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Education

  • Students can save money by taking more classes each semester

    Taking more classes each semester may help you cut the cost of college, according to the Kentucky Higher Education Assistance Authority (KHEAA). That’s especially important if, like many people, you’ll need student loans to help pay for your education.

  • >> PI DAY WINNERS

    Congratulations to the St. Catherine Academy Pi Day winners for learning and reciting the most pi digits! Anna K O’Bryan (fifth grade) 168 digits, Emily Snellen (eighth grade) 116 digits, and Amelia Watkins (eighth grade) 99 digits.

  • Two ECTC students invited to present scientific findings at Frankfort event

    Two Elizabethtown Community and Technical College students, Celina Charles and Joshua Ohde, were invited to represent ECTC at the spring 2015 Posters-at-the-Capitol event in Frankfort alongside representatives from two and four-year institutions across the state.

    Unfortunately, due to inclement weather, the Posters at the Capitol event was canceled this year.

    The students presented their research on microbes isolated from Bess beetles at the annual Conference for Student Research on November 7, 2014.

  • >> EFOSTER HEIGHTS ZUMBAS FOR WELLNESS

     

    Foster Height’s Elementary School celebrated the March as Wellness Month. One of the activities that students learned was Zumba! Gigi Moreno Godenzi is a certified Zumba instructor who got students up and moving to Zumba exercise movements and music. This activity was sponsored by Team Up! Family Resource and Youth Service Center and introduced to K-5 grade students on March 18. 

  • >> FOOD COLLECTION

    As a Lenten project, students at St. Gregory School collected 4,744 food items. These items were donated to the St. Vincent de Paul Society in Bardstown to help the needy. Third-grade students, pictured above, coordinated the food drive.

  • >> YOUNG AUTHORS CONTEST

    The original books of seven St. Gregory School students were recently selected as regional first-place entries in the Archdiocese of Louisville’s Young Authors contest. The students are, from left: Madeleine Stoutt, grade 7 illustrated category; Madison Livers, grade 4 illustrated; Zack Winkenhofer, grade 2 illustrated; Lauren Hart, grade 5 how-to/skills; Megan Potter, grade 5 non-illustrated; Logan Ballard, grade 6 illustrated; and Maggie Green, grade 8 illustrated. They will be recognized at a reception in May.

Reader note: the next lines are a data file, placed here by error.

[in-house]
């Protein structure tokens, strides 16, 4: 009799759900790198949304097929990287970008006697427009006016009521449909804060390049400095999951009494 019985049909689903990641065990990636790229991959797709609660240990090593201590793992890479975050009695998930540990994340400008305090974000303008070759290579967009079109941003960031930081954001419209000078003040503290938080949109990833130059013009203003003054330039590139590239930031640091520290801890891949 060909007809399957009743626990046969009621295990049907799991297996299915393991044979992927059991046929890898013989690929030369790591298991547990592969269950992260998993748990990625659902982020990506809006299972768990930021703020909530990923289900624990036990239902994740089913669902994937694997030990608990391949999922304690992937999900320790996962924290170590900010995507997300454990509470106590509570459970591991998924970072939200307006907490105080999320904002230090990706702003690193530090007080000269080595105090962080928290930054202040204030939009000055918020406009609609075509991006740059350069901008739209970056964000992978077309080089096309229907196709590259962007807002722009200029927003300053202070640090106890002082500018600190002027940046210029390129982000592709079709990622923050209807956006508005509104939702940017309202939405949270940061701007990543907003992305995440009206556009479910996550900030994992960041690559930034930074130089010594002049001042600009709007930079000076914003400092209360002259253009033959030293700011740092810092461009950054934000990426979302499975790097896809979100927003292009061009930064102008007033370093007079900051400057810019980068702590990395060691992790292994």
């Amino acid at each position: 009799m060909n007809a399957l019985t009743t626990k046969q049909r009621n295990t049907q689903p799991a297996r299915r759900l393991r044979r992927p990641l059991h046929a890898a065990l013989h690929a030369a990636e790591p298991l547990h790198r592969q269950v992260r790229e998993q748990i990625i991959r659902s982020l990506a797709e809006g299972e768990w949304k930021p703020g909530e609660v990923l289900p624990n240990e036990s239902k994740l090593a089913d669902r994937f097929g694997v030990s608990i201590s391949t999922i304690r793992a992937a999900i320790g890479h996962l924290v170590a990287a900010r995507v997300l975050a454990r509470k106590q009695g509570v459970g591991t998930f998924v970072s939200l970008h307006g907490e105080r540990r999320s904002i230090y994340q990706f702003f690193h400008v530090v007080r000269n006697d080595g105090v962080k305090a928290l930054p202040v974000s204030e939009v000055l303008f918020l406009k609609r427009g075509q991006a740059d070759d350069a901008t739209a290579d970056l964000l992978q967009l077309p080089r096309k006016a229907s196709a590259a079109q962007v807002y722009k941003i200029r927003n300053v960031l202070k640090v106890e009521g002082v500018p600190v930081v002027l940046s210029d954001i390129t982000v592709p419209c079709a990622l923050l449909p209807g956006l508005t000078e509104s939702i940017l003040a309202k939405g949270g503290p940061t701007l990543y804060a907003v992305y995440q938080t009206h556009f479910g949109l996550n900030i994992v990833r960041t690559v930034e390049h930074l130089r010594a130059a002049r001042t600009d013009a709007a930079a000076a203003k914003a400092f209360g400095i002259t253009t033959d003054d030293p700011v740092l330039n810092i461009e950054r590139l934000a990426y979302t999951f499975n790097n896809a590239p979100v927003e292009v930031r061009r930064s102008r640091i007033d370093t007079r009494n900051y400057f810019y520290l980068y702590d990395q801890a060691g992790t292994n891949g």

• Berry Farming Program students visit with Prince Charles

    Representatives of The Berry Center and the Berry Farming Program attended and hosted an informational booth at the Institute for Healthy Air, Water, and Soil’s Louisville Health and Harmony Initiative Symposium at the Kentucky Center for African American Heritage on Friday, March 20.

    The symposium featured local and global leaders in ecology-based community development, including the Prince of Wales and his wife, the Duchess of Cornwall.

  • Providing opportunity

    The Guthrie Opportunity Center is exploring new ways to add to its services for developmentally disabled adults.

    Some programs the center is looking to possibly add include a food service program, a shredding program to supplement the current recycling program, art services and a landscaping nursery, said Dick Heaton, chairman of the Guthrie Opportunity Center Foundation.

    “At this time, the foundation is focusing on researching the feasibility of these types of programs and putting together business plans,” Heaton said.

  • BCA collects 2,000+ diapers for New Life Center

    Bluegrass Christian Academy has a mission focus for each month of the year and during the month of February the students collected diapers for the New Life Center. Students worked hard to bundle diapers, attaching scriptures and sizes to each bundle. More than 2,000 diapers were collected and students were able to make 200 bundles for the New Life Center. 

  • Students should learn about credit scores and how they are determined

    Students should be familiar with credit scores, according to the Kentucky Higher Education Assistance Authority (KHEAA).

    Your credit score is a three-digit number that has a long-lasting effect on your buying power. When you apply for credit, your credit score will be checked. The higher your credit score, the better the chances you will be approved.